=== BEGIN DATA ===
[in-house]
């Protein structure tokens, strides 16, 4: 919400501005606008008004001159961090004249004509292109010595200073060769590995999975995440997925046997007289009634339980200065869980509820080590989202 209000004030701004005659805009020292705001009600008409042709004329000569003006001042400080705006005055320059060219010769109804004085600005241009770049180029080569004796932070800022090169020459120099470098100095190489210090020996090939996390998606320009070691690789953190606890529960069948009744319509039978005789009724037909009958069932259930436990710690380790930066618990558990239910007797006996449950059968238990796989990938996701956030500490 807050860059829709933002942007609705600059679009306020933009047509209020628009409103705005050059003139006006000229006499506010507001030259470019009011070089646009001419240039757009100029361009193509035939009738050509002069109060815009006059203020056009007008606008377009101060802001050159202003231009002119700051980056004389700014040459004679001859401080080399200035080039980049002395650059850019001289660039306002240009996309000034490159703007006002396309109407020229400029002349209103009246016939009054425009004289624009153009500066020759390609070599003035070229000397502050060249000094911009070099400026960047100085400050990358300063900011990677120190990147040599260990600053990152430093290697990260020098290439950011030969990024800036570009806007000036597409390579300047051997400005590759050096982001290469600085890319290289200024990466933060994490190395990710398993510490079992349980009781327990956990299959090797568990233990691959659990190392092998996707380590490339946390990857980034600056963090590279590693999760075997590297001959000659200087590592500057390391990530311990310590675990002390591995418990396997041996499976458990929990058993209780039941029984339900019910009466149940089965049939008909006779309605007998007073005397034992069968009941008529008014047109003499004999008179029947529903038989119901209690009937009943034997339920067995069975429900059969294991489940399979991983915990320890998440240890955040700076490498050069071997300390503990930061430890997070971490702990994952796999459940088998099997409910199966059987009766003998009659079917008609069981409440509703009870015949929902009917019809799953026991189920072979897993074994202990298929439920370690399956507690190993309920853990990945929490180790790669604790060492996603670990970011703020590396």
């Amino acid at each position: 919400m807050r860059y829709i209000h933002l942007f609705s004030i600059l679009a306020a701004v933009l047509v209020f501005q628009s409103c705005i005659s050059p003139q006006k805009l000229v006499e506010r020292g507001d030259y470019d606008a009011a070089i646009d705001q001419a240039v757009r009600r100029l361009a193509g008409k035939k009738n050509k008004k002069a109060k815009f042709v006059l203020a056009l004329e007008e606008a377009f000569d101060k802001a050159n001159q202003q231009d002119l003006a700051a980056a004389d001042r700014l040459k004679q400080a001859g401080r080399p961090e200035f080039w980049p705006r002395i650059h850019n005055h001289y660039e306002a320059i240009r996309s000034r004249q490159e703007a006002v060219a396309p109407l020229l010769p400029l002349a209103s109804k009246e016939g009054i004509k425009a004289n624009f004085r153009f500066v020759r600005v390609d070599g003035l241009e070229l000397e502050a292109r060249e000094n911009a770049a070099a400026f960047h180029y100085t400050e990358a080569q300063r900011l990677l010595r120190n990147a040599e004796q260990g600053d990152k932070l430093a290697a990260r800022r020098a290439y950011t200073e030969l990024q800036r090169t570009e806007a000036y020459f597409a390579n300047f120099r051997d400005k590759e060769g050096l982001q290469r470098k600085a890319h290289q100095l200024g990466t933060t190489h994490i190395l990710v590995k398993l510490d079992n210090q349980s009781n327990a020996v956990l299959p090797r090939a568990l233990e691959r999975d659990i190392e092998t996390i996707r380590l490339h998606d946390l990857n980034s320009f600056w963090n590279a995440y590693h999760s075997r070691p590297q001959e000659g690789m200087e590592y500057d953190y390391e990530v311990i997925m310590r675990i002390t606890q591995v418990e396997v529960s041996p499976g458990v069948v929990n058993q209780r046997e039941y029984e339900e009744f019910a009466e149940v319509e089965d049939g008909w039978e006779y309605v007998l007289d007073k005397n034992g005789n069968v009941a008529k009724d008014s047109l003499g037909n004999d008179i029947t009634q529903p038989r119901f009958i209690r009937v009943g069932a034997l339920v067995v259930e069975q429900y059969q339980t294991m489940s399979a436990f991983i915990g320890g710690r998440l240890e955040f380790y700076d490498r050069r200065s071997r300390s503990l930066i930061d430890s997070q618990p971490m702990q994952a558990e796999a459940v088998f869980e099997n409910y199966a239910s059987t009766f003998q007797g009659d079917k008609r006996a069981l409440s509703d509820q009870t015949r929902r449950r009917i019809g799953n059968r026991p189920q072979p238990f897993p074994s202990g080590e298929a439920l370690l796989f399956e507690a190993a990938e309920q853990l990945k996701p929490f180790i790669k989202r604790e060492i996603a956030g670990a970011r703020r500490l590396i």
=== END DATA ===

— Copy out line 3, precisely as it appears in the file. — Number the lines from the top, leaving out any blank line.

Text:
């Amino acid at each position: 919400m807050r860059y829709i209000h933002l942007f609705s004030i600059l679009a306020a701004v933009l047509v209020f501005q628009s409103c705005i005659s050059p003139q006006k805009l000229v006499e506010r020292g507001d030259y470019d606008a009011a070089i646009d705001q001419a240039v757009r009600r100029l361009a193509g008409k035939k009738n050509k008004k002069a109060k815009f042709v006059l203020a056009l004329e007008e606008a377009f000569d101060k802001a050159n001159q202003q231009d002119l003006a700051a980056a004389d001042r700014l040459k004679q400080a001859g401080r080399p961090e200035f080039w980049p705006r002395i650059h850019n005055h001289y660039e306002a320059i240009r996309s000034r004249q490159e703007a006002v060219a396309p109407l020229l010769p400029l002349a209103s109804k009246e016939g009054i004509k425009a004289n624009f004085r153009f500066v020759r600005v390609d070599g003035l241009e070229l000397e502050a292109r060249e000094n911009a770049a070099a400026f960047h180029y100085t400050e990358a080569q300063r900011l990677l010595r120190n990147a040599e004796q260990g600053d990152k932070l430093a290697a990260r800022r020098a290439y950011t200073e030969l990024q800036r090169t570009e806007a000036y020459f597409a390579n300047f120099r051997d400005k590759e060769g050096l982001q290469r470098k600085a890319h290289q100095l200024g990466t933060t190489h994490i190395l990710v590995k398993l510490d079992n210090q349980s009781n327990a020996v956990l299959p090797r090939a568990l233990e691959r999975d659990i190392e092998t996390i996707r380590l490339h998606d946390l990857n980034s320009f600056w963090n590279a995440y590693h999760s075997r070691p590297q001959e000659g690789m200087e590592y500057d953190y390391e990530v311990i997925m310590r675990i002390t606890q591995v418990e396997v529960s041996p499976g458990v069948v929990n058993q209780r046997e039941y029984e339900e009744f019910a009466e149940v319509e089965d049939g008909w039978e006779y309605v007998l007289d007073k005397n034992g005789n069968v009941a008529k009724d008014s047109l003499g037909n004999d008179i029947t009634q529903p038989r119901f009958i209690r009937v009943g069932a034997l339920v067995v259930e069975q429900y059969q339980t294991m489940s399979a436990f991983i915990g320890g710690r998440l240890e955040f380790y700076d490498r050069r200065s071997r300390s503990l930066i930061d430890s997070q618990p971490m702990q994952a558990e796999a459940v088998f869980e099997n409910y199966a239910s059987t009766f003998q007797g009659d079917k008609r006996a069981l409440s509703d509820q009870t015949r929902r449950r009917i019809g799953n059968r026991p189920q072979p238990f897993p074994s202990g080590e298929a439920l370690l796989f399956e507690a190993a990938e309920q853990l990945k996701p929490f180790i790669k989202r604790e060492i996603a956030g670990a970011r703020r500490l590396i």